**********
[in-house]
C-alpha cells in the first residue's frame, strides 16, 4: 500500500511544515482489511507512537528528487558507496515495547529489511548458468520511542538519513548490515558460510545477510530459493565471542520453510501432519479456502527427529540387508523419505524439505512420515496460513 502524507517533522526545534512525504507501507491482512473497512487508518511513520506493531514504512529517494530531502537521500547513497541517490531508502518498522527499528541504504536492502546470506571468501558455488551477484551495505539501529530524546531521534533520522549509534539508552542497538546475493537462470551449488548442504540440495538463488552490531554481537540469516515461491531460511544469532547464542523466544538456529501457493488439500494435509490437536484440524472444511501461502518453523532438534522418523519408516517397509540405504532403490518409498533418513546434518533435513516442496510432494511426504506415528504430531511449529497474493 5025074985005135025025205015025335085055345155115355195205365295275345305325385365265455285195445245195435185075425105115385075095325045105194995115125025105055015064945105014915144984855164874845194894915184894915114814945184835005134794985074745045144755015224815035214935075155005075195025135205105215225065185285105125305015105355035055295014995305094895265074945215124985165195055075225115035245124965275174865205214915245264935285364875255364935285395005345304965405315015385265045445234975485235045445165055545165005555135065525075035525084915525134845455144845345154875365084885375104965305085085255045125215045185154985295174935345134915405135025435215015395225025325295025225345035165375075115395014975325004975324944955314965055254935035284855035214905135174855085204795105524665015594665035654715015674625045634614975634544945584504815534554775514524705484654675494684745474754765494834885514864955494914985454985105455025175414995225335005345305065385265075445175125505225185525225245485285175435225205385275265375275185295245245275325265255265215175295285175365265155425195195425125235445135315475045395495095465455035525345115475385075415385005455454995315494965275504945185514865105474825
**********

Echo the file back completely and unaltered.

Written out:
[in-house]
C-alpha cells in the first residue's frame, strides 16, 4: 500500500511544515482489511507512537528528487558507496515495547529489511548458468520511542538519513548490515558460510545477510530459493565471542520453510501432519479456502527427529540387508523419505524439505512420515496460513 502524507517533522526545534512525504507501507491482512473497512487508518511513520506493531514504512529517494530531502537521500547513497541517490531508502518498522527499528541504504536492502546470506571468501558455488551477484551495505539501529530524546531521534533520522549509534539508552542497538546475493537462470551449488548442504540440495538463488552490531554481537540469516515461491531460511544469532547464542523466544538456529501457493488439500494435509490437536484440524472444511501461502518453523532438534522418523519408516517397509540405504532403490518409498533418513546434518533435513516442496510432494511426504506415528504430531511449529497474493 5025074985005135025025205015025335085055345155115355195205365295275345305325385365265455285195445245195435185075425105115385075095325045105194995115125025105055015064945105014915144984855164874845194894915184894915114814945184835005134794985074745045144755015224815035214935075155005075195025135205105215225065185285105125305015105355035055295014995305094895265074945215124985165195055075225115035245124965275174865205214915245264935285364875255364935285395005345304965405315015385265045445234975485235045445165055545165005555135065525075035525084915525134845455144845345154875365084885375104965305085085255045125215045185154985295174935345134915405135025435215015395225025325295025225345035165375075115395014975325004975324944955314965055254935035284855035214905135174855085204795105524665015594665035654715015674625045634614975634544945584504815534554775514524705484654675494684745474754765494834885514864955494914985454985105455025175414995225335005345305065385265075445175125505225185525225245485285175435225205385275265375275185295245245275325265255265215175295285175365265155425195195425125235445135315475045395495095465455035525345115475385075415385005455454995315494965275504945185514865105474825